Leach was interned by the Japanese in the Philippines, first at the Santo Tomas camp, where he established a camp hospital, then at Los Baños, where he served on the Executive Committee and was involved in establishing healthcare arrangements. In late 1943 he was among those repatriated on the MS Gripsholm, arriving in New York on December 1st. Leach, along with some of his fellow internees, was featured in the December 20th issue of LIFE magazine.
After a six month recovery period (he suffered from weakened eyesight due to malnutrition), Leach was sent to London in 1944 by The Rockefeller Foundation to restart their European activities. He once again traveled extensively throughout Europe, working with institutions and providing Rockefeller assistance to scientists restarting their work that had been interrupted by the war. Leach also traveled with the British Red Cross behind German lines into Holland to assist with nutrition and to the Bergen-Belsen concentration camp to help the freed prisoners.
In 1950, Leach retired from The Rockefeller Foundation, after 29 years with them. He moved to Alabama and took a position with the TVA, supervising malaria control. Not long after, he retired fully due to illness and other problems. He returned to Vermont, where he assisted with local medical coverage, did public health work, and served on the board of the American Red Cross and as a trustee of the University of Vermont. In 1955, as a member of the Belgian-American Educational Foundation (BAEF), a successor to the Commission for Relief in Belgium, Leach traveled with an expedition to the Belgian Congo to evaluate health services and facilities there. His final international project was in 1956, when he supervised the refugee camp health service at Eisenstadt, Austria, a destination of escapees from the Hungarian revolution. Increasing health problems in the 1960s caused Leach to slow down considerably, and he passed away in 1971 at the age of 86.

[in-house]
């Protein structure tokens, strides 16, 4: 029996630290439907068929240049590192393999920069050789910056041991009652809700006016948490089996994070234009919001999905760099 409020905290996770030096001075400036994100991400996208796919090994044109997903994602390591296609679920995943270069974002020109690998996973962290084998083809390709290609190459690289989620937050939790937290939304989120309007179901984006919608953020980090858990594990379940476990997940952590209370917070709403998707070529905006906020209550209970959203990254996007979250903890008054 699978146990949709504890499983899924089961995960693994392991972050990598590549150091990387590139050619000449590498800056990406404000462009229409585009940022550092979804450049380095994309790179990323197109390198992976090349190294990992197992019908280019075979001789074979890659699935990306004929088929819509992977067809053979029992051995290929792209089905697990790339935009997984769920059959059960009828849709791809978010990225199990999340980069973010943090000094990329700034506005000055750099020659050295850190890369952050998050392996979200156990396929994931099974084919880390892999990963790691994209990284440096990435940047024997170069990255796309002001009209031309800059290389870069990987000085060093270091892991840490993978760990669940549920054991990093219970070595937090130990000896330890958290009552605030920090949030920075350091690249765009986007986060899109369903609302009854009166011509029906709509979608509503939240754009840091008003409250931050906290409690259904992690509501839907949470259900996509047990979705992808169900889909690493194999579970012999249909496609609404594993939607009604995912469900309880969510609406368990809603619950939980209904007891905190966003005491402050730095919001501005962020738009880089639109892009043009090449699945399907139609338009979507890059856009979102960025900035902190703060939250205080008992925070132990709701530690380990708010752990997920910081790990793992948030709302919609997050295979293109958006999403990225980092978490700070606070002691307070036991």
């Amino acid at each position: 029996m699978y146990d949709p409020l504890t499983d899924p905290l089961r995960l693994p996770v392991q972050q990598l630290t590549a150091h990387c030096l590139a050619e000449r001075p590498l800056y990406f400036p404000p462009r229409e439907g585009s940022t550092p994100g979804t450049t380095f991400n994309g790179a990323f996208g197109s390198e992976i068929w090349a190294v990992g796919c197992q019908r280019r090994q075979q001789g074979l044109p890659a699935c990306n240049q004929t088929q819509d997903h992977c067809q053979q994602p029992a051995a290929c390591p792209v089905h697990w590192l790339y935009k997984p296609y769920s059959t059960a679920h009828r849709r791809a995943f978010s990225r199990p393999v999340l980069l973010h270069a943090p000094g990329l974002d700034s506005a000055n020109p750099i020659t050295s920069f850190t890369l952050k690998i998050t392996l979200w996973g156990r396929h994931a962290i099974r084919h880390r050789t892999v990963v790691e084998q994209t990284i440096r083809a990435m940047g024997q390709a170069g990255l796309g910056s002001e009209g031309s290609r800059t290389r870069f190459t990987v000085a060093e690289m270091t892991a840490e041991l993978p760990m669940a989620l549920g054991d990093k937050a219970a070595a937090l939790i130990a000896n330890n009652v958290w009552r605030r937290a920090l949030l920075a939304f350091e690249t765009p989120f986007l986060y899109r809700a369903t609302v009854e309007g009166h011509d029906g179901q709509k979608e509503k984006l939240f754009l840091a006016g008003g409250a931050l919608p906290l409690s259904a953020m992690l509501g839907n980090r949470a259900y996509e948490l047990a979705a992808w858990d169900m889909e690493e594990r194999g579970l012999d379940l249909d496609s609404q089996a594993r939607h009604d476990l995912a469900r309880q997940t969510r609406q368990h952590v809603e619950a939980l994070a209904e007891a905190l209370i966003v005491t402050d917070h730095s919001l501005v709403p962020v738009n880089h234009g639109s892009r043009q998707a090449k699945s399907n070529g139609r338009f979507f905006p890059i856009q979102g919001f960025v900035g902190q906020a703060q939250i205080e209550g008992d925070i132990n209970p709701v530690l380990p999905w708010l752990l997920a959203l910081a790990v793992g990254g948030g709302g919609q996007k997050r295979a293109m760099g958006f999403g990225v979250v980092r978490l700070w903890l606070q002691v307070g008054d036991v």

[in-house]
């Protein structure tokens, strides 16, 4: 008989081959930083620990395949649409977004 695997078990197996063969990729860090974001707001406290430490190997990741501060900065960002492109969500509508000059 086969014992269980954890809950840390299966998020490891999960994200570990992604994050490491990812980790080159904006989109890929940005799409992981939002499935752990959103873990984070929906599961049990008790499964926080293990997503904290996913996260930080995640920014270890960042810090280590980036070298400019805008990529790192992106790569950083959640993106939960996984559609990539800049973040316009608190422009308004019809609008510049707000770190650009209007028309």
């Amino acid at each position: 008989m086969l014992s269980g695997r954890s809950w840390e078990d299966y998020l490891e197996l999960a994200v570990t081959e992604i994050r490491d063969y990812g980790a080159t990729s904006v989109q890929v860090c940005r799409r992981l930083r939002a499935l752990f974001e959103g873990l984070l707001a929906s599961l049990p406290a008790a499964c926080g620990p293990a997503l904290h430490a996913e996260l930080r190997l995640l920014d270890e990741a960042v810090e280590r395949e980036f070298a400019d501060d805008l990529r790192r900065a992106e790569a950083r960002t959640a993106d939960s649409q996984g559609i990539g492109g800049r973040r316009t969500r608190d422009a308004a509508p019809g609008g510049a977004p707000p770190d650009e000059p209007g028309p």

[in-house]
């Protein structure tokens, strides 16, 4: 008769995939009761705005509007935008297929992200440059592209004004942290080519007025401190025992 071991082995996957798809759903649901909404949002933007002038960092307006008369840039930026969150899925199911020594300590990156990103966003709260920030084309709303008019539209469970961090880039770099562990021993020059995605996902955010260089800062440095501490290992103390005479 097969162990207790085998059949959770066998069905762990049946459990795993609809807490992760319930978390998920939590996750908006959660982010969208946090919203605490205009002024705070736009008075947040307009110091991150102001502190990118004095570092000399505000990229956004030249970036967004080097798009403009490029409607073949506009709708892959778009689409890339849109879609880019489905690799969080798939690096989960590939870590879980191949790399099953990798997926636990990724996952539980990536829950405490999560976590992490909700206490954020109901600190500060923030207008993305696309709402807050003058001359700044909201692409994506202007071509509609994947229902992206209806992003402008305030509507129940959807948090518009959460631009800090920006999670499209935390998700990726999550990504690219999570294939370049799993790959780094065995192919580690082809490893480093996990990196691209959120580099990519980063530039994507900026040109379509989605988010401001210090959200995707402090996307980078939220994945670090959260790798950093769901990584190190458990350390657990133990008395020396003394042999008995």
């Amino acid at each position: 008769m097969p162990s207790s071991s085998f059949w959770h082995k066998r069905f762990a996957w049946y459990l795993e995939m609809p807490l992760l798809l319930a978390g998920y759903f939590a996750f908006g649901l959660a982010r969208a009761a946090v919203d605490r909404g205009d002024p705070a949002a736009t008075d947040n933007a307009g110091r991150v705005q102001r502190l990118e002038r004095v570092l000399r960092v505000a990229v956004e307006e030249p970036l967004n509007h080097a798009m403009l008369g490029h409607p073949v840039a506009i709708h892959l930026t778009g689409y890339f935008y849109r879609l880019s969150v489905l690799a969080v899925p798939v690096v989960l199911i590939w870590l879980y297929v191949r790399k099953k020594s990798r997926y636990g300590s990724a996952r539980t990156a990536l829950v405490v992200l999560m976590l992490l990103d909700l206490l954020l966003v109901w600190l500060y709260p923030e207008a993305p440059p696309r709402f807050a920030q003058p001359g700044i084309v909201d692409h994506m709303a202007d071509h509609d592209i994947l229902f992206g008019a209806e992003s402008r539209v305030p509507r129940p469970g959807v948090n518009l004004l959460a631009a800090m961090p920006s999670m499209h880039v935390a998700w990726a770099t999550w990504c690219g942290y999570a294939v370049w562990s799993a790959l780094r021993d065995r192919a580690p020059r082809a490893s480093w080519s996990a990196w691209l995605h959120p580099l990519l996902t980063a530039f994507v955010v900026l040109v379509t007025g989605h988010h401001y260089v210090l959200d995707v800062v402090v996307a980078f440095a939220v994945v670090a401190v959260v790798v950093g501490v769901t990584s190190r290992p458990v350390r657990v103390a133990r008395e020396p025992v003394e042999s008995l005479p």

Scope and Content of Collection

The materials in this collection cover three periods of Leach’s life: his work in World War I-era Europe with the Commission for Relief in Belgium and the American Relief Administration (1917-1920); his internment by the Japanese in the Philippines during World War II and his return home thereafter (1942-1945); and his involvement with the Belgian-American Educational Foundation, particularly his attendance on an expedition to the Belgian Congo (largely the 1950s).
The World War I-era portion of the collection consists of diaries kept and photo albums created by Leach during his time in Europe. The three diaries, covering the years 1917-1919, include both handwritten entries and pasted in newspaper clippings, ticket stubs, photographs, and other memorabilia (some in French). The entries cover Leach’s daily life and touch on his social outings (tennis games, dinners in Paris, opera performances), work (operative procedures, talks given to troops), wartime conditions (zeppelins over Paris, the devastation at the front), and travels. A 1917 photo album, titled Members of the Commission for Relief in Belgium, contains portrait-style photos, some of which are signed by the pictured individual with his name and at times a note or mailing address. There are also three photo albums created during the course of Leach’s work with the American Relief Administration which contain photographs (some captioned) of the various areas and peoples of Europe that he saw on his travels.
The World War II-era portion of the collection consists of correspondence to and from Leach, documentation of internment camp conditions, collected materials, and Relief for Americans in Philippines materials. The correspondence is largely inquiries sent to Leach about other internees in the Philippines camps (as a result of his picture having appeared in LIFE magazine), with his responses, plus welcome home letters, job offers, and requests to speak. Correspondents include Herbert Hoover, Nick Roosevelt, Ray Lyman Wilbur, and Rockefeller Foundation colleagues such as Raymond Fosdick and George Strode. It would appear that Leach originally organized this correspondence alphabetically, and an attempt was made to recreate the original order. Where this wasn’t possible, the items were placed into a general correspondence folder.